Growing your career is NOT a chance event.


Growing Your Career


Growing a career is not a chance event. If you are leaving your future career opportunities up to others, then you are making a mistake. You MUST take charge of your own career and chart your course. Part of charting your course requires you to figure out where you want to be and who can help you get there. A good mentor provides a valuable service by sharing experience-based ideas to help you achieve your potential.

According to Ken Perlman's article in Forbes, "The Often Overlooked but Invaluable Benefits of Mentorship," an important part of developing strong leadership skills comes from a close association with strong mentors who help show the way to lead. Younger professionals or junior executives can especially gain value from a mentor who can help you focus on your goals. A good mentor provides seasoned perspective and relevant advice uniquely adapted to your situation.

One of the most valuable mentoring experiences I had was when a very senior officer pulled me aside and told me to carefully plan where I wanted to be in 20 years and then plot the steps it takes to get there. The first step in that process was to observe the careers of those who had achieved what I was after and then apply their model to my plan.

Transparency and Focus Leads to Value

There is a traditional method of mentoring, which has a hierarchical feel to it. Without question, hierarchical mentors (those who are senior to you) have tremendous value to add. They can help you spot opportunities to grow your network and expand your vision for what you really offer.

There is a second type of mentoring, which is called accountability partnership – it is more like peer-to-peer mentoring. An Inc. Magazine article by Jessica Stillman, "Why Accountability Partners Beat Mentors,"  explains the concept nicely. This second type of mentoring uses peer pressure to leverage self-improvement.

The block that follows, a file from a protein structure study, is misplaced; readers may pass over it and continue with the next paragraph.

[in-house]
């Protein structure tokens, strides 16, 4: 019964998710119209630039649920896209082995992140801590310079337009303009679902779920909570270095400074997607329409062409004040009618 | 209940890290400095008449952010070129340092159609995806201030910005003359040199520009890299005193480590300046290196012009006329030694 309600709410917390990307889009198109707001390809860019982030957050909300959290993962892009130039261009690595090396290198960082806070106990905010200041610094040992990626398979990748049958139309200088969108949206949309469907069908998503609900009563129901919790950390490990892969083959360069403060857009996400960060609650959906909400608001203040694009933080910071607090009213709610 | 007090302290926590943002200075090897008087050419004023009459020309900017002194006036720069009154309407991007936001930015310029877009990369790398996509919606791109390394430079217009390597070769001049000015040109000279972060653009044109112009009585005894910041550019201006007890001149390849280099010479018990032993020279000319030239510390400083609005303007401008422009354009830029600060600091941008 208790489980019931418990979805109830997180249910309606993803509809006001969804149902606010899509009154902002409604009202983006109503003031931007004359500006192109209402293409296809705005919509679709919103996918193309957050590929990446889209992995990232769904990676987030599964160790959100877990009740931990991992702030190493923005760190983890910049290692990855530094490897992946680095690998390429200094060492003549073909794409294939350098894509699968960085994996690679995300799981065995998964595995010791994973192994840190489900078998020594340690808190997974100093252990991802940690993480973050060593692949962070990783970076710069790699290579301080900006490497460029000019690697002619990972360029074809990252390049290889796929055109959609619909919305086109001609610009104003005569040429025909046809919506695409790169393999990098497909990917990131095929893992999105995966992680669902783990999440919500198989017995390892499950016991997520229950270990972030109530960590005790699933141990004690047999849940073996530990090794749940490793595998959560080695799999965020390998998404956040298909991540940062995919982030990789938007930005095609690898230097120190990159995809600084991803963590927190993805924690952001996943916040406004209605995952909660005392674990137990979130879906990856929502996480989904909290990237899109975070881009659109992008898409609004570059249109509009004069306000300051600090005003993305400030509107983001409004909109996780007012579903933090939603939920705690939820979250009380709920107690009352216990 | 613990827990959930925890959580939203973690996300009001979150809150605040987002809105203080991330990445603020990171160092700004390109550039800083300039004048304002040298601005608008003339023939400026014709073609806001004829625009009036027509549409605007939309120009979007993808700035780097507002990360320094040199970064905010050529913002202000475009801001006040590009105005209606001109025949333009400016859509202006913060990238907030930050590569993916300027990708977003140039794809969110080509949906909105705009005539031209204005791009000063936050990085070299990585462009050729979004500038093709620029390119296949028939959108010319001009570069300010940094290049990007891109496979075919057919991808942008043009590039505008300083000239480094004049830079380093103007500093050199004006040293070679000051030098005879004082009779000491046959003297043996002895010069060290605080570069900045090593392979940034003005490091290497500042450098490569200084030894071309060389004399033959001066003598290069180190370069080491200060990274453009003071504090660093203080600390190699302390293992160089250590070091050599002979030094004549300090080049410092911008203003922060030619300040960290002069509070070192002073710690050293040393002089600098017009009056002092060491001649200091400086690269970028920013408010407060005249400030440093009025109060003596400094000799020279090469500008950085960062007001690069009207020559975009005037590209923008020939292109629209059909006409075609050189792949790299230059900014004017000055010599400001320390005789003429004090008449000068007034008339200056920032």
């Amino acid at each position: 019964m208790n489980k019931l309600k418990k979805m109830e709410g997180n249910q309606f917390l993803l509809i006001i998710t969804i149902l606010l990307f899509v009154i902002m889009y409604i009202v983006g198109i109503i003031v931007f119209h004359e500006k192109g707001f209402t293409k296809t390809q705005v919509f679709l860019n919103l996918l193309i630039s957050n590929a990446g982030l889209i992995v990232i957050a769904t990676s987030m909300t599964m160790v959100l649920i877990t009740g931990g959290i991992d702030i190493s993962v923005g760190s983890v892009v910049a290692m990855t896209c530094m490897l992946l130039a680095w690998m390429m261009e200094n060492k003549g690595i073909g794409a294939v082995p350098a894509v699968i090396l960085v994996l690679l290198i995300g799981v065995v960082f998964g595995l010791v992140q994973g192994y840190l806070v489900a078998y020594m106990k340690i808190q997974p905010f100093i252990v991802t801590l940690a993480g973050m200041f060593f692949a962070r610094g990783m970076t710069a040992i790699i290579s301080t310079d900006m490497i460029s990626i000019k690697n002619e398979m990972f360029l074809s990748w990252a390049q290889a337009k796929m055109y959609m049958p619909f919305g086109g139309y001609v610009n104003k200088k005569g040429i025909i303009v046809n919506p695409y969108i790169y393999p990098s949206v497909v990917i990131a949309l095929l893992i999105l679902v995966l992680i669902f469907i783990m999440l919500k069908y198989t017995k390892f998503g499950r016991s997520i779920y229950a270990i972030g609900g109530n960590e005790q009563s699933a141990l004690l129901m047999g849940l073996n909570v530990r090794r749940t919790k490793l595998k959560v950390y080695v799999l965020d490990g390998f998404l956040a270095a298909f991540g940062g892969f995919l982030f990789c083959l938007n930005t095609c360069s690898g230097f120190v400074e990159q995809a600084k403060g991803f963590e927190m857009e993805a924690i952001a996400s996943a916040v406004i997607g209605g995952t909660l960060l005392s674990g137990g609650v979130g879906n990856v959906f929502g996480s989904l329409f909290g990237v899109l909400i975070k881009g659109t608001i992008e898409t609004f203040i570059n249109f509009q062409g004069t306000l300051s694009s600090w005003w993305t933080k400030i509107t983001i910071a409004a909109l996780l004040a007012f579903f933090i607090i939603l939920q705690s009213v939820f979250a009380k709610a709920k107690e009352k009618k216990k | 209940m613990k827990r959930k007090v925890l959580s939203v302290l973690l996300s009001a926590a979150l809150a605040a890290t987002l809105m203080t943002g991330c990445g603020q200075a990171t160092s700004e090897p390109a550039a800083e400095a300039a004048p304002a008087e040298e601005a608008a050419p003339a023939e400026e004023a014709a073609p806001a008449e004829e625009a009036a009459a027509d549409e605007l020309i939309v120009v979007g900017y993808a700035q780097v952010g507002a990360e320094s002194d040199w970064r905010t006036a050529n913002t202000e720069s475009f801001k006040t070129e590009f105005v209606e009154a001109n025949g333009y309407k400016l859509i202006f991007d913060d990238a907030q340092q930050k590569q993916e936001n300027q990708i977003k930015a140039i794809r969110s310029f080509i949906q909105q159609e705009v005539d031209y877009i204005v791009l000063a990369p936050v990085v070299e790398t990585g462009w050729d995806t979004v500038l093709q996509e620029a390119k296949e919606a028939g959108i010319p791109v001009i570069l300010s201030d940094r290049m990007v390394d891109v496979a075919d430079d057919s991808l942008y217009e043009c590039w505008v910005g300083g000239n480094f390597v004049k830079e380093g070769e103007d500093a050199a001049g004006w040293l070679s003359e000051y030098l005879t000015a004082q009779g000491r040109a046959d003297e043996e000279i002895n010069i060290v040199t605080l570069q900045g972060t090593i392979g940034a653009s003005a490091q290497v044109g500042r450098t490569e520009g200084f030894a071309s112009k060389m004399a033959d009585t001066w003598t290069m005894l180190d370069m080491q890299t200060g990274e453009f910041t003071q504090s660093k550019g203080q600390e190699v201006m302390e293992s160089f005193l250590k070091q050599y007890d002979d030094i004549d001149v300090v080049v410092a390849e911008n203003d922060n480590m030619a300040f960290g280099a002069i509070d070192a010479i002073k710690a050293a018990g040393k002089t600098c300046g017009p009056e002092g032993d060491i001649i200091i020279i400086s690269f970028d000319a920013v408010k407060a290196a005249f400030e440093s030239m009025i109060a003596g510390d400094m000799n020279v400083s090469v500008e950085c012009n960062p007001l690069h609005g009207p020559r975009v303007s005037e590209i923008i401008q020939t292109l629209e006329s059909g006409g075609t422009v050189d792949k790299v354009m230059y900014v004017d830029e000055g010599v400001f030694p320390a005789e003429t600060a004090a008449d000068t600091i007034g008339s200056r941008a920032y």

Another Inc. Magazine article by Nicolas Cole, "3 Ways To Attract The Mentor You Truly Want," enlightens us on three critical steps we should take in order to attract the right mentor and receive value from that mentor. 

Step 1: Mentor Yourself First

Assess yourself and look for ways to figure out how you can improve. I recommend an excellent short book by Peter Drucker entitled, Managing Oneself. The fact is, if you are not committed to self-mentoring you are probably not going to be able to appreciate the mentoring that someone else could give you. 

Step 2: Be Teachable

Develop your teachability skills. How likely are you to be able to listen to critical feedback about you, or about your work and be able to change? If you are resistant to feedback-driven change, some of which can be personally painful, you're not likely to be successful with a mentor.

Step 3: Be Appreciative

Gratitude is a key to enduring relationships. Great leaders are busy people. When they take the time to work with you, even briefly, do two things: (1) Be grateful and show appreciation, and (2) Work on the things they tell you to work on - that's an important form of showing appreciation.

For Career Growth - Be Mentored

A Forbes article by Lisa Quast on "How Becoming a Mentor Can Boost Your Career," revealed an important finding about the careers of those who are mentored. Sun Microsystems examined the careers of 1,000 of their employees and found that when a person received mentoring they were 20% more likely to get a raise and 5 times more likely to be promoted.

Why such a difference? Two reasons.